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Here are a few of the notable prep developments in 2020

Valley High team members pose off site with the trophy after capturing a state basketball title at the Pit in March, just when COVID-19 was emerging. (Jim Thompson/Journal)

Yes, there was bad. And sure, there was ugly.

But during the abbreviated portion of 2020 that actually afforded us a chance to enjoy prep sports – a mere 10 weeks – there was also an abundance of good, untouched by the coronavirus, to emerge from the general dreariness of this neverending calendar year.

• Despite the final three days being played without fans, the state basketball tournament doggedly forged ahead, with officials intent on completing New Mexico’s centerpiece postseason event, even in an eerily silent Pit.

The Valley High boys completed their second straight state championship season after dropping into a smaller classification, defeating rival Highland in overtime in a riveting Class 4A finale.

Bosque School earned its first boys title in basketball, taking care of Sandia Prep in 3A.

Towering over everyone were the boys from Las Cruces High, who captured the 5A blue trophy in impressive fashion, culminating with a victory over Capital.

The Pecos boys knocked off previously unbeaten Magdalena in the 2A championship game for the Panthers’ fourth straight state title; soon thereafter, Panthers coach Ira Harge, Jr. resigned to become the athletic director at Española Valley.

On the girls side, Los Lunas won its third straight championship, defeating Kirtland Central in 4A. Hobbs was marvelous during its 2019-20 campaign, which ended with a victory over Volcano Vista to cap the 5A postseason.

• The coaching carousel reached three of the metro area’s most decorated boys basketball programs in 2020.

Hall of Famer Frank Castillo retired from La Cueva, opening the door for one of his former players, Brian Joyce, to replace him.

At Valley, Joe Coleman went out on top following his third blue trophy with the Vikings; longtime assistant EZ Panas was named his interim successor for the spring 2021 season.

And at Albuquerque High, one of Bulldog City’s most electric all-time talents, Greg Brown, returned to coach his alma mater after Ron Garcia’s departure.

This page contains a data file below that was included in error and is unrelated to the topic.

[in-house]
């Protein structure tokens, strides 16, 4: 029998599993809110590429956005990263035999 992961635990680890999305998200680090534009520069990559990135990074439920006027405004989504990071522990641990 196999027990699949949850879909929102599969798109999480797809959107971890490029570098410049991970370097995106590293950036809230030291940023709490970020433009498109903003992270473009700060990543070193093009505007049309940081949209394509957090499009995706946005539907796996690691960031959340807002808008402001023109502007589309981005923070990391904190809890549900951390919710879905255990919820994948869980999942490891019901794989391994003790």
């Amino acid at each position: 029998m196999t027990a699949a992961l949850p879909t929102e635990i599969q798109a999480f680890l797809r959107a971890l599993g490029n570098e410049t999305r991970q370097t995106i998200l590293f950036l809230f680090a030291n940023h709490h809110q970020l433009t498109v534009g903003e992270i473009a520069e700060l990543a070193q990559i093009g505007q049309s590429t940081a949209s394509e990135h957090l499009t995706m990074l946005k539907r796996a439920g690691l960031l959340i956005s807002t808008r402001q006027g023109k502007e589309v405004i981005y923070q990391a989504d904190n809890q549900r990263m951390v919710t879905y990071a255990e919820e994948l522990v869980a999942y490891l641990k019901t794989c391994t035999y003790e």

• In December, nine players from New Mexico signed national letters of intent to play for Football Bowl Subdivision programs, led by Tyler Kiehne of Los Lunas (UCLA), Sam Carrell of Sandia (Washington State) and Cleveland receiver Tre Watson (Fresno State). Sports Illustrated put Carrell and Kiehne on its 2020 watch list, despite there being no 2020 season to watch.

• Piedra Vista became the first school from outside the metro area in 23 years to win the big-school state wrestling title. But that was really the secondary story as for the first time, girls staged their own sanctioned state event on the mat in February.

Miyamura was the inaugural team champion, and Oñate’s Angelita Altamirano was the first individual state champion, in the 100-pound division.

• Los Alamos’ boys, for the first time since 2005, and the Albuquerque Academy girls, for the fourth straight year, claimed first-place finishes at state swimming and diving. Eldorado diver Isaac Newman broke a 39-year-old state record during the meet.

THIS AND THAT: The New Mexico High School Coaches Association’s Hall of Honor inductees for 2020 were longtime Las Cruces High volleyball coach Keith Leupold, longtime Mayfield girls basketball coach George Maya and retired track and field coach Joe Giglia from Cimarron. … Tom Manning, a longtime coach and educator in Santa Fe, along with Dr. Crit Caton, a staple in southeastern New Mexico as teacher, coach, AD, principal and superintendent, and Las Cruces district AD Ernie Viramontes were the newest inductees into the New Mexico Activities Association Hall of Fame. … Oñate High in Las Cruces was renamed Organ Mountain High. … Former Menaul basketball standout Michael Ou was the No. 1 draft pick in the Chinese Basketball Association draft. … Former Volcano Vista basketball standout, Terrin Dickey, signed with Wyoming. … Quint Seckler, who coached La Cueva and Eldorado to a combined 12 state swimming championships before leaving to coach at Adams State in Colorado several years ago, returned to Eldorado.

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